When asked about his most favourite and worst pizzas, the Swissman was quick to judge.

In 2020, he began to publish his annual “Prof. Dr. Pizza Awards,” a December event held on his Instagram account, that awards prizes to the pizzas he had tasted throughout last year in nine different categories: Best Newcomer, Best Taste, Best Looks, Best Value, Best Toppings, Best Dough, Best Pizza, “So Special” Award, and the People’s Choice.

Last year’s “Best Pizza” award went to 208 Duecento Otto in Sheung Wan and their Pizza Diavola. The worst pizza he has eaten to date, with a dismal score of 2/10, a first since he created the account, was the Five Cheese Pizza at Greenhouse in Causeway Bay.

“I have had other disastrous pizzas in the years before, but I’ve never given a 1/10 score – this is reserved for the type of pizzas that are so bad that I cannot even bring them down my throat,” he says.

The schedule, categories, and voting will be announced in the coming weeks for the 2021 awards. “I can already feel that it will be a huge struggle to pick the top five nominees for this category, simply because there are so many great pizza places that opened up just within this year. It’s an exciting place for pizza lovers!”

The Professor Doctor does eat different foods, both Western and Chinese in the city, but his love for pizza and Hong Kong’s pizza scene remains strong.

He claims his affection for eating pizza is rooted in his childhood, with his earliest memories traced back to the smell of pizza emanating from the kitchen of his family home.

“My mother used to make big square pizzas in a baking tray, Sicilian style with a big fluffy dough, topped with tomato sauce and Mozzarella cheese. I didn’t know much about life as a two-year old, but I felt happier each time when the pizza smell flew out of the kitchen straight into my room. Ever since it’s been my favorite dish.”

He is passionate about the pizza scene in Hong Kong in terms of the style and quality of pizza on offer around the city, as compared to his initial shock of arriving in 2018 and finding nothing about standard Pizza Hut varieties. “I’ve tried many pizzas around the world,” he says, “but here in Hong Kong I’ve had some of the best ones and some of the worst one's ever.”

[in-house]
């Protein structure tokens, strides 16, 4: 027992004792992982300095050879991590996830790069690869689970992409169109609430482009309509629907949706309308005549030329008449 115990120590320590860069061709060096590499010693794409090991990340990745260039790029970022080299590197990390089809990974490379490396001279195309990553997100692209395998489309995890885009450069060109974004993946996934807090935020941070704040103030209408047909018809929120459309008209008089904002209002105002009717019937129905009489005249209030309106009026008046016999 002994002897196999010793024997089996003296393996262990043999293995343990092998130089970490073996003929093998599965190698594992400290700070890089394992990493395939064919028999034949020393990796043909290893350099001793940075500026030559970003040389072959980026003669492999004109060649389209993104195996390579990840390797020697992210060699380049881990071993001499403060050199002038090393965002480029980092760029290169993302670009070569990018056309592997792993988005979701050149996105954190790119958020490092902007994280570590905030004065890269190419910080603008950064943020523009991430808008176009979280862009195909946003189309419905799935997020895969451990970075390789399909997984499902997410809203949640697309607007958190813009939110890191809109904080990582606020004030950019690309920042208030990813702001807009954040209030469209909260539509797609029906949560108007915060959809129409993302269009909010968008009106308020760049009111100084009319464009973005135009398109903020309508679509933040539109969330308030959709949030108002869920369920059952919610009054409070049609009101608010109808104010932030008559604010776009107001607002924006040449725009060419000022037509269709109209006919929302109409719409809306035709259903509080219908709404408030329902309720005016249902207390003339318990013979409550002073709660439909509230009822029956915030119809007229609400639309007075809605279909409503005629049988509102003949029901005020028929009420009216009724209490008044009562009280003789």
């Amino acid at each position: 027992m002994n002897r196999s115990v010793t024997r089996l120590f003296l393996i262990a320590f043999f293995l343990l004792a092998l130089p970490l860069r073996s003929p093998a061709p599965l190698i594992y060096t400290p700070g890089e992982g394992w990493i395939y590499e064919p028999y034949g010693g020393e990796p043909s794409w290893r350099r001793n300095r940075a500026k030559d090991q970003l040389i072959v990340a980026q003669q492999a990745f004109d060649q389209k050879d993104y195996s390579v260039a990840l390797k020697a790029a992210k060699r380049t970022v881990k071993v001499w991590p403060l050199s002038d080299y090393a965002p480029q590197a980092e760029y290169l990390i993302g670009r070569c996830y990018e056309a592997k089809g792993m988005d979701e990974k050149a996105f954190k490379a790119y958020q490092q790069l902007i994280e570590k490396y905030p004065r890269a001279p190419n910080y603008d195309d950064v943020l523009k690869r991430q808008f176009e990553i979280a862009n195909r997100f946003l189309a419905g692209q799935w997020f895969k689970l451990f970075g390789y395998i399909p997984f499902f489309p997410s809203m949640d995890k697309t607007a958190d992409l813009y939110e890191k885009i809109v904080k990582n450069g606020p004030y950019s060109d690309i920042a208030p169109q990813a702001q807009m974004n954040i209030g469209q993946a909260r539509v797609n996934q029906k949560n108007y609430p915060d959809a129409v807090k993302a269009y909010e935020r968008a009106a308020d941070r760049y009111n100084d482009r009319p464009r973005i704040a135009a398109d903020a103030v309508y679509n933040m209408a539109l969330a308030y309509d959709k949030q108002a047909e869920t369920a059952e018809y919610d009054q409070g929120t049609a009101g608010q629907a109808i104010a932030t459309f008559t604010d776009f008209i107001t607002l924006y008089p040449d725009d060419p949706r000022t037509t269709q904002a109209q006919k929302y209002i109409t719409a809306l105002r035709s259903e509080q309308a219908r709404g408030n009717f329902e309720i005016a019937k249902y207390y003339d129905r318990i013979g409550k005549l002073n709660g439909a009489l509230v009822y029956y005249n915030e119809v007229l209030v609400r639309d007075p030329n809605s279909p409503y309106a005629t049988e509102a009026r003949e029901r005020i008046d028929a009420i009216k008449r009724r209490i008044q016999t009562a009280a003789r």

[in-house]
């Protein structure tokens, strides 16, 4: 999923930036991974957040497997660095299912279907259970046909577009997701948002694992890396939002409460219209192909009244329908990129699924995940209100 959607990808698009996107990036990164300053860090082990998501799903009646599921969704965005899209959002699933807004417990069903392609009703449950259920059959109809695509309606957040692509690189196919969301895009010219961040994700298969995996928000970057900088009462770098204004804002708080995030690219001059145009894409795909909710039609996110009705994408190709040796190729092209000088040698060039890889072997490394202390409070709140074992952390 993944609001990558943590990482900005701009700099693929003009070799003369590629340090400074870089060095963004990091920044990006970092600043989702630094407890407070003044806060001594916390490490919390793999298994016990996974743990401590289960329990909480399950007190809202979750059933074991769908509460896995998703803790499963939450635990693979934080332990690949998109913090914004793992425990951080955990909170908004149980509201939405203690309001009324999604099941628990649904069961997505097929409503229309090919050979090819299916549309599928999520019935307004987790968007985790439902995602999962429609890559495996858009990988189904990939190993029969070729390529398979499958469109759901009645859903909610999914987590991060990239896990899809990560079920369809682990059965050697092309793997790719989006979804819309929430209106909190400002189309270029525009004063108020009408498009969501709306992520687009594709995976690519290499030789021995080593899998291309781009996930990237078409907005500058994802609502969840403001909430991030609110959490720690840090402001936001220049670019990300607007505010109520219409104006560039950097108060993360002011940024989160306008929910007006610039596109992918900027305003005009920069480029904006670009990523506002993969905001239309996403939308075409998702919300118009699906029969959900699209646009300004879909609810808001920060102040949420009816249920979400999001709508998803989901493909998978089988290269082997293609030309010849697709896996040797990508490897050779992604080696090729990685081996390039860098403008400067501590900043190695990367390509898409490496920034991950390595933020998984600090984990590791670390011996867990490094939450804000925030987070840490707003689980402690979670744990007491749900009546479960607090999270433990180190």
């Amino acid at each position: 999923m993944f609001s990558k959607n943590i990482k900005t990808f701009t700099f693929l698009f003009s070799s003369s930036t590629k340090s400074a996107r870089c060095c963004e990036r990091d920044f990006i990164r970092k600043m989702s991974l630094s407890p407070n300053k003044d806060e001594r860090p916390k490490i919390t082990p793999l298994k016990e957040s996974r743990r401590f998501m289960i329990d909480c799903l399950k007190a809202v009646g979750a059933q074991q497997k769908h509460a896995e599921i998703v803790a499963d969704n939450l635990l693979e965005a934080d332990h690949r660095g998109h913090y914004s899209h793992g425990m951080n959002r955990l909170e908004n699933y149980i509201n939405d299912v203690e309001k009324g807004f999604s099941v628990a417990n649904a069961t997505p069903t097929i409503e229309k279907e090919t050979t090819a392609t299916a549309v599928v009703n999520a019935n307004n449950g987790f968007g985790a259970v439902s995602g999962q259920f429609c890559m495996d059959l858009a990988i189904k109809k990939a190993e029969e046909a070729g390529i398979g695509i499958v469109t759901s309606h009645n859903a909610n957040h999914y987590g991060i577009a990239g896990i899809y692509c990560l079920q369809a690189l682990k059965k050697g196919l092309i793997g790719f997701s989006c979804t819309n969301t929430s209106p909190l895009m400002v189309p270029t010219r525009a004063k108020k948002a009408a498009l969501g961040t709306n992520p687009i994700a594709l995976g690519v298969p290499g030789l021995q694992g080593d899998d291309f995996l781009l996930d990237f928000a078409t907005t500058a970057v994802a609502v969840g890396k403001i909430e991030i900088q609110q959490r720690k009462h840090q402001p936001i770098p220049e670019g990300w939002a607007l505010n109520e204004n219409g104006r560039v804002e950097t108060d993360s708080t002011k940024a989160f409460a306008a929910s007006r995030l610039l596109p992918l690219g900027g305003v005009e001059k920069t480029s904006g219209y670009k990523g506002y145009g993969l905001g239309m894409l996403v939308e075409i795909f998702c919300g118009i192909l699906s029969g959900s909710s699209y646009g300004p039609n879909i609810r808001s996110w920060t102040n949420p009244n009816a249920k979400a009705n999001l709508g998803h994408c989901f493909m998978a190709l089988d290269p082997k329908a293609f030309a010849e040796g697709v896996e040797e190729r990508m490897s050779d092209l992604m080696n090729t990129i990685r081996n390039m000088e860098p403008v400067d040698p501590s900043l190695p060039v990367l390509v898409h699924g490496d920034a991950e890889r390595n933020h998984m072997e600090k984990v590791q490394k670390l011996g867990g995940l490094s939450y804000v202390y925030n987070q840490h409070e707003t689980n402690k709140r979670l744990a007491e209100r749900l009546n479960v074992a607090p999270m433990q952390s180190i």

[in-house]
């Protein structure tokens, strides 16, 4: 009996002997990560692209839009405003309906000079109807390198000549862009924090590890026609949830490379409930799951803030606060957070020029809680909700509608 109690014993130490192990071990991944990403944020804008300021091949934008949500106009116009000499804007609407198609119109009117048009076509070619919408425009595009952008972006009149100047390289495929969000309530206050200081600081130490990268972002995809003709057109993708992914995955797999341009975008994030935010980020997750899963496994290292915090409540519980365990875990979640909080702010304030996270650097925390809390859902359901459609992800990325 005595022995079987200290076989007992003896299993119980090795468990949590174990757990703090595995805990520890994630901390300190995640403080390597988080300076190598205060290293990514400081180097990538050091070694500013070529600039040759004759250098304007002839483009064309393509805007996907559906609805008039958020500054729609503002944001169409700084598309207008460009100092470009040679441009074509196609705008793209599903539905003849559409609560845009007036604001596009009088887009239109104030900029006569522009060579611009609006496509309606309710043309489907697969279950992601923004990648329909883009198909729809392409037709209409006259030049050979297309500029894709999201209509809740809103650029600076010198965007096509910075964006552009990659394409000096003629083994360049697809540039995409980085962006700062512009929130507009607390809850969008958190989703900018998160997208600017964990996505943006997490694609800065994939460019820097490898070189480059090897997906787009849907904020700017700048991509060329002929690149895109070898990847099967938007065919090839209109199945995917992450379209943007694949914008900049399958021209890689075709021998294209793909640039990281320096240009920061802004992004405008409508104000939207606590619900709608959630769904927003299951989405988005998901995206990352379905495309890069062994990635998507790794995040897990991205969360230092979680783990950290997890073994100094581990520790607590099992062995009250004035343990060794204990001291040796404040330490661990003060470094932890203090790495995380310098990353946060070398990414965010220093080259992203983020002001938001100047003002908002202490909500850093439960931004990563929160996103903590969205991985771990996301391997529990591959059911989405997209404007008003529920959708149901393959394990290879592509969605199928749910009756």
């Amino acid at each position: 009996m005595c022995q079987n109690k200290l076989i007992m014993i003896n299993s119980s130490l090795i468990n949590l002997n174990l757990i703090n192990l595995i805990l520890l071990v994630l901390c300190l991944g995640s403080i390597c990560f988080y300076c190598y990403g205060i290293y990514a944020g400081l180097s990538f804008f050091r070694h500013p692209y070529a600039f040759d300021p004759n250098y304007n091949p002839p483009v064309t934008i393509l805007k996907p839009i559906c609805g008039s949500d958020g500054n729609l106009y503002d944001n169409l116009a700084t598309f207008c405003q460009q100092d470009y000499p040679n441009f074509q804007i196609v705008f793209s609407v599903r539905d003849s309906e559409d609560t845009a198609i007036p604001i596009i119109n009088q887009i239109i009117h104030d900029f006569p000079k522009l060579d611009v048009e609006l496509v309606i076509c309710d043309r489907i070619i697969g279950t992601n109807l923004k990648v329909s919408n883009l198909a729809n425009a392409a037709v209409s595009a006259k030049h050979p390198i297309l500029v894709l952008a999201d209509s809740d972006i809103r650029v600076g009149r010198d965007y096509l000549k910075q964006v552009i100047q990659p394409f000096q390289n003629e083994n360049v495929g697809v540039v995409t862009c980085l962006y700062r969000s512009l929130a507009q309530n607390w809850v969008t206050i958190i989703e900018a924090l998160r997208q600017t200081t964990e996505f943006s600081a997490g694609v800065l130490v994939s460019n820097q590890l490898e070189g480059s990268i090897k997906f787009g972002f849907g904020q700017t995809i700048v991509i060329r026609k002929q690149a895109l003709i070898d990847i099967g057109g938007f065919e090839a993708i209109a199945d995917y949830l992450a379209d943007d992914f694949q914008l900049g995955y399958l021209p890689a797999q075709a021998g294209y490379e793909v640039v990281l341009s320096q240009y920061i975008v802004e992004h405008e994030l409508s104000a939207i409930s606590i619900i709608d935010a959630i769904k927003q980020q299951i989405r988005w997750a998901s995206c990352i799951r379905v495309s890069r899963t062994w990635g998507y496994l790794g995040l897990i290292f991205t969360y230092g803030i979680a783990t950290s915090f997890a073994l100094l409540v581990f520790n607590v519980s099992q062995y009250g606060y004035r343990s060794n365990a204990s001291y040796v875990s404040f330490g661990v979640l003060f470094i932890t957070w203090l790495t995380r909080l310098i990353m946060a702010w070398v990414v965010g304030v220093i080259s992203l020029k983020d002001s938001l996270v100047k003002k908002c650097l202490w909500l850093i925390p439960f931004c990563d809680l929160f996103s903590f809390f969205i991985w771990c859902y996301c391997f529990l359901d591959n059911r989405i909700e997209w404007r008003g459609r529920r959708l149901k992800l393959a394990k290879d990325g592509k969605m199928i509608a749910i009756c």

“The most amazing observation about Hong Kong’s pizza scene is how many new places open up all the time. The entrepreneurial spirit in this city is incredible and luckily this becomes very obvious in the restaurant industry.”

Speaking on the issue of anonymity, the Professor Doctor is persistent about not wanting his “handsomeness to distract from the pizza reviews.” He told The Beat Asia that his Instagram account is more topical than personal. “I share some personal experiences and observations from my life in Hong Kong through my IG stories [something funny in the city or a new hiking trail], but my posts will always be focused on pizza only.”

“One of the main reasons why I stay undercover is that I always want to be treated as a regular customer in order to stay unbiased in my reviews. For this reason, I also never accept any invitations or freebies from any restaurants, but always run my reviews at my own schedule and cost.”

Anonymous behind the account and the beautiful red, yellow, and brown slices and pies, the Professor Doctor revealed that he is a “guy from Switzerland who has made Hong Kong his new home and will stay here for an undecided time.”

He makes his salary in the corporate world (a disclosed industry and position), but has a passion for the arts, playing piano, and has a retirement fantasy of running his own jazz bar, with live music and fresh pizza – obviously.

The future of his account? “I will never run [out] of pizza places to review,” the Professor Doctor says.

“Even if I accomplish my mission of trying every place that serves pizza, there will always be a new business opening up a few weeks later.”

With the extremely unlikely hypothetical case that no new pizzerias open or new restaurants that don’t have pizza, there will still exist a great selection of pizzas to try and taste at existing venues.

“Hong Kong businesses are extremely creative with coming up with new topping combinations and I am becoming more and more courageous to try unconventional variations. For example, a few weeks ago I tried my very first pineapple pizza – a line I thought I would never cross! So now there are literally no limits anymore… so what’s next? Kiwi pizza?”

For culinary reasons, we are required to mention that the Professor Doctor of Pizza is neither a trained or licensed medical practitioner nor an academic, but has been self-trained in the art of tasting cheese, tomato, and crust...and he’s very skilled at it!